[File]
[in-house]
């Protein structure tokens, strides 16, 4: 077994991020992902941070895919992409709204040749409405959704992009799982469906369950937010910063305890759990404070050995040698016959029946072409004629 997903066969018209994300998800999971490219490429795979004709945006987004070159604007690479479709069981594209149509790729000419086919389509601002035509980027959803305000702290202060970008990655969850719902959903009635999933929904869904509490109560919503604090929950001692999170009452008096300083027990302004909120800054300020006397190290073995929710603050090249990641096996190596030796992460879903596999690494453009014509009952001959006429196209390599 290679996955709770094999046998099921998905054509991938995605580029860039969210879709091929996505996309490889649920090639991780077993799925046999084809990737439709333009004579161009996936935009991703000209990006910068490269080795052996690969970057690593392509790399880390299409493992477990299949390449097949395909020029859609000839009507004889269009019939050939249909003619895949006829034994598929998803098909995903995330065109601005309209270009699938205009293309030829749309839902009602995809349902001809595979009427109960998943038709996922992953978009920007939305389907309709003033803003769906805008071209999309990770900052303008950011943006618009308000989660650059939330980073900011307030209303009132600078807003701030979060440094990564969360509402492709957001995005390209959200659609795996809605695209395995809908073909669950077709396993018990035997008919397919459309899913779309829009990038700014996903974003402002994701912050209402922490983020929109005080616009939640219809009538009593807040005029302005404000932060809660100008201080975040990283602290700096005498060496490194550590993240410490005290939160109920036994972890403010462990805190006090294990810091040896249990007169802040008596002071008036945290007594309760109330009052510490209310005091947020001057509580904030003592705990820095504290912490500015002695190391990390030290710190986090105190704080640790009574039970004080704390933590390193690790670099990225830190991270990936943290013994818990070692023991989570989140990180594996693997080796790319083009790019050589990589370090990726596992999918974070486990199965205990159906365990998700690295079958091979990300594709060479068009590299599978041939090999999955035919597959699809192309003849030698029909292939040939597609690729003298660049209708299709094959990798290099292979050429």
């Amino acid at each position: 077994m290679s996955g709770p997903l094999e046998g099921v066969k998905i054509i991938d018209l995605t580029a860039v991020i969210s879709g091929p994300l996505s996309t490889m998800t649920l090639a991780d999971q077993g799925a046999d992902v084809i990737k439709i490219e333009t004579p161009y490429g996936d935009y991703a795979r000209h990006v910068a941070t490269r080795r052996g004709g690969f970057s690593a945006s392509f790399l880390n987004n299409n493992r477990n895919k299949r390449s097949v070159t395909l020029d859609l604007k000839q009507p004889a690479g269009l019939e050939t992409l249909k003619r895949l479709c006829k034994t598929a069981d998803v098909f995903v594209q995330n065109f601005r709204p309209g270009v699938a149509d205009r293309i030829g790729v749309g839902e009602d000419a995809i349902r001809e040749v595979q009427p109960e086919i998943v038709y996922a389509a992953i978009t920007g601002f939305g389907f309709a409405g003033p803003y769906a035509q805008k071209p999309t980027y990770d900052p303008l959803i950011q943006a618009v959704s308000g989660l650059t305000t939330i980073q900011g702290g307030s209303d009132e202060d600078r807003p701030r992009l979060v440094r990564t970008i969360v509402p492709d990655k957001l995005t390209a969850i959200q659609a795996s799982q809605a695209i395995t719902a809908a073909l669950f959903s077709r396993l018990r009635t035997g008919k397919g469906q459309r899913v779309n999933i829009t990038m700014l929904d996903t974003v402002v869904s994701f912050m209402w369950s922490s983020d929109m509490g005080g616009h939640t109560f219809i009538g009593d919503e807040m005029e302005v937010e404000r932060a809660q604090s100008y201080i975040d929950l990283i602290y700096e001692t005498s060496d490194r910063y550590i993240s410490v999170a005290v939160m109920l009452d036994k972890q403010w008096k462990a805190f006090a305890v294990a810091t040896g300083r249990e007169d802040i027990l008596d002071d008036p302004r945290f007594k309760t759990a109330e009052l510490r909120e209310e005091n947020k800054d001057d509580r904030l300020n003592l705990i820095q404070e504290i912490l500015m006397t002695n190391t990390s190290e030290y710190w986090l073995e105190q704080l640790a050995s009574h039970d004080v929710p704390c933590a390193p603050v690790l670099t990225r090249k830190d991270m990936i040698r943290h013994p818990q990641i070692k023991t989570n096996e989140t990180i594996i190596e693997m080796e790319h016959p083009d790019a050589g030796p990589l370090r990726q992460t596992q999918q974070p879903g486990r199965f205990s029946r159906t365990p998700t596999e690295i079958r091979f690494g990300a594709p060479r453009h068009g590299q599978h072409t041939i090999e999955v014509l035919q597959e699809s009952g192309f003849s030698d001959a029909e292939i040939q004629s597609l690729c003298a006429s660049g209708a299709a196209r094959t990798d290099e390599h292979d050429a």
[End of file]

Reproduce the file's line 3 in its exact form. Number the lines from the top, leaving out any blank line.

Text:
């Amino acid at each position: 077994m290679s996955g709770p997903l094999e046998g099921v066969k998905i054509i991938d018209l995605t580029a860039v991020i969210s879709g091929p994300l996505s996309t490889m998800t649920l090639a991780d999971q077993g799925a046999d992902v084809i990737k439709i490219e333009t004579p161009y490429g996936d935009y991703a795979r000209h990006v910068a941070t490269r080795r052996g004709g690969f970057s690593a945006s392509f790399l880390n987004n299409n493992r477990n895919k299949r390449s097949v070159t395909l020029d859609l604007k000839q009507p004889a690479g269009l019939e050939t992409l249909k003619r895949l479709c006829k034994t598929a069981d998803v098909f995903v594209q995330n065109f601005r709204p309209g270009v699938a149509d205009r293309i030829g790729v749309g839902e009602d000419a995809i349902r001809e040749v595979q009427p109960e086919i998943v038709y996922a389509a992953i978009t920007g601002f939305g389907f309709a409405g003033p803003y769906a035509q805008k071209p999309t980027y990770d900052p303008l959803i950011q943006a618009v959704s308000g989660l650059t305000t939330i980073q900011g702290g307030s209303d009132e202060d600078r807003p701030r992009l979060v440094r990564t970008i969360v509402p492709d990655k957001l995005t390209a969850i959200q659609a795996s799982q809605a695209i395995t719902a809908a073909l669950f959903s077709r396993l018990r009635t035997g008919k397919g469906q459309r899913v779309n999933i829009t990038m700014l929904d996903t974003v402002v869904s994701f912050m209402w369950s922490s983020d929109m509490g005080g616009h939640t109560f219809i009538g009593d919503e807040m005029e302005v937010e404000r932060a809660q604090s100008y201080i975040d929950l990283i602290y700096e001692t005498s060496d490194r910063y550590i993240s410490v999170a005290v939160m109920l009452d036994k972890q403010w008096k462990a805190f006090a305890v294990a810091t040896g300083r249990e007169d802040i027990l008596d002071d008036p302004r945290f007594k309760t759990a109330e009052l510490r909120e209310e005091n947020k800054d001057d509580r904030l300020n003592l705990i820095q404070e504290i912490l500015m006397t002695n190391t990390s190290e030290y710190w986090l073995e105190q704080l640790a050995s009574h039970d004080v929710p704390c933590a390193p603050v690790l670099t990225r090249k830190d991270m990936i040698r943290h013994p818990q990641i070692k023991t989570n096996e989140t990180i594996i190596e693997m080796e790319h016959p083009d790019a050589g030796p990589l370090r990726q992460t596992q999918q974070p879903g486990r199965f205990s029946r159906t365990p998700t596999e690295i079958r091979f690494g990300a594709p060479r453009h068009g590299q599978h072409t041939i090999e999955v014509l035919q597959e699809s009952g192309f003849s030698d001959a029909e292939i040939q004629s597609l690729c003298a006429s660049g209708a299709a196209r094959t990798d290099e390599h292979d050429a």